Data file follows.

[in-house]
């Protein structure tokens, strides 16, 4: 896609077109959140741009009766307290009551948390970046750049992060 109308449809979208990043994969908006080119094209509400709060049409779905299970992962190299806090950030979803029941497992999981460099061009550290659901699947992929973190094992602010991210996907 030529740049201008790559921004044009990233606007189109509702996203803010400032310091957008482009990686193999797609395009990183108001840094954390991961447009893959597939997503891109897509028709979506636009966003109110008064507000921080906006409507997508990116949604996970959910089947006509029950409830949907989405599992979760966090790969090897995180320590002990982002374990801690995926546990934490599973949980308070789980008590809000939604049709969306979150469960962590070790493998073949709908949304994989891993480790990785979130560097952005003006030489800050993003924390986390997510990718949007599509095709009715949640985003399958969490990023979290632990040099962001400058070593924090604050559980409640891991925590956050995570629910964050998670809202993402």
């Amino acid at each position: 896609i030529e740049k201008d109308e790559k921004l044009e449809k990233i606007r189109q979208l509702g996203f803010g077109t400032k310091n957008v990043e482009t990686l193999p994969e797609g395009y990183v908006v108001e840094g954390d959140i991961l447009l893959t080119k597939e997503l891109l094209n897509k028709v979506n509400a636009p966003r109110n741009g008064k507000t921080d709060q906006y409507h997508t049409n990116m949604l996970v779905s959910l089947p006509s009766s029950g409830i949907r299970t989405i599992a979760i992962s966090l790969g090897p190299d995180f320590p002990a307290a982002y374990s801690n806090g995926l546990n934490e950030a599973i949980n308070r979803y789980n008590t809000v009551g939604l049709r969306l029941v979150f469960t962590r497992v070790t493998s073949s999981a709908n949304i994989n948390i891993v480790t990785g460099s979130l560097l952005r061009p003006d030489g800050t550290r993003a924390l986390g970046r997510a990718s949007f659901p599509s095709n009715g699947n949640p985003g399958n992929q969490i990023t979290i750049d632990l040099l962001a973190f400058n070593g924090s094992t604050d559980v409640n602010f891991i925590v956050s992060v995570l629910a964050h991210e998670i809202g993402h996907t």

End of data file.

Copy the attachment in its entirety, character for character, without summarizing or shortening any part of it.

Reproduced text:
[in-house]
């Protein structure tokens, strides 16, 4: 896609077109959140741009009766307290009551948390970046750049992060 109308449809979208990043994969908006080119094209509400709060049409779905299970992962190299806090950030979803029941497992999981460099061009550290659901699947992929973190094992602010991210996907 030529740049201008790559921004044009990233606007189109509702996203803010400032310091957008482009990686193999797609395009990183108001840094954390991961447009893959597939997503891109897509028709979506636009966003109110008064507000921080906006409507997508990116949604996970959910089947006509029950409830949907989405599992979760966090790969090897995180320590002990982002374990801690995926546990934490599973949980308070789980008590809000939604049709969306979150469960962590070790493998073949709908949304994989891993480790990785979130560097952005003006030489800050993003924390986390997510990718949007599509095709009715949640985003399958969490990023979290632990040099962001400058070593924090604050559980409640891991925590956050995570629910964050998670809202993402």
């Amino acid at each position: 896609i030529e740049k201008d109308e790559k921004l044009e449809k990233i606007r189109q979208l509702g996203f803010g077109t400032k310091n957008v990043e482009t990686l193999p994969e797609g395009y990183v908006v108001e840094g954390d959140i991961l447009l893959t080119k597939e997503l891109l094209n897509k028709v979506n509400a636009p966003r109110n741009g008064k507000t921080d709060q906006y409507h997508t049409n990116m949604l996970v779905s959910l089947p006509s009766s029950g409830i949907r299970t989405i599992a979760i992962s966090l790969g090897p190299d995180f320590p002990a307290a982002y374990s801690n806090g995926l546990n934490e950030a599973i949980n308070r979803y789980n008590t809000v009551g939604l049709r969306l029941v979150f469960t962590r497992v070790t493998s073949s999981a709908n949304i994989n948390i891993v480790t990785g460099s979130l560097l952005r061009p003006d030489g800050t550290r993003a924390l986390g970046r997510a990718s949007f659901p599509s095709n009715g699947n949640p985003g399958n992929q969490i990023t979290i750049d632990l040099l962001a973190f400058n070593g924090s094992t604050d559980v409640n602010f891991i925590v956050s992060v995570l629910a964050h991210e998670i809202g993402h996907t």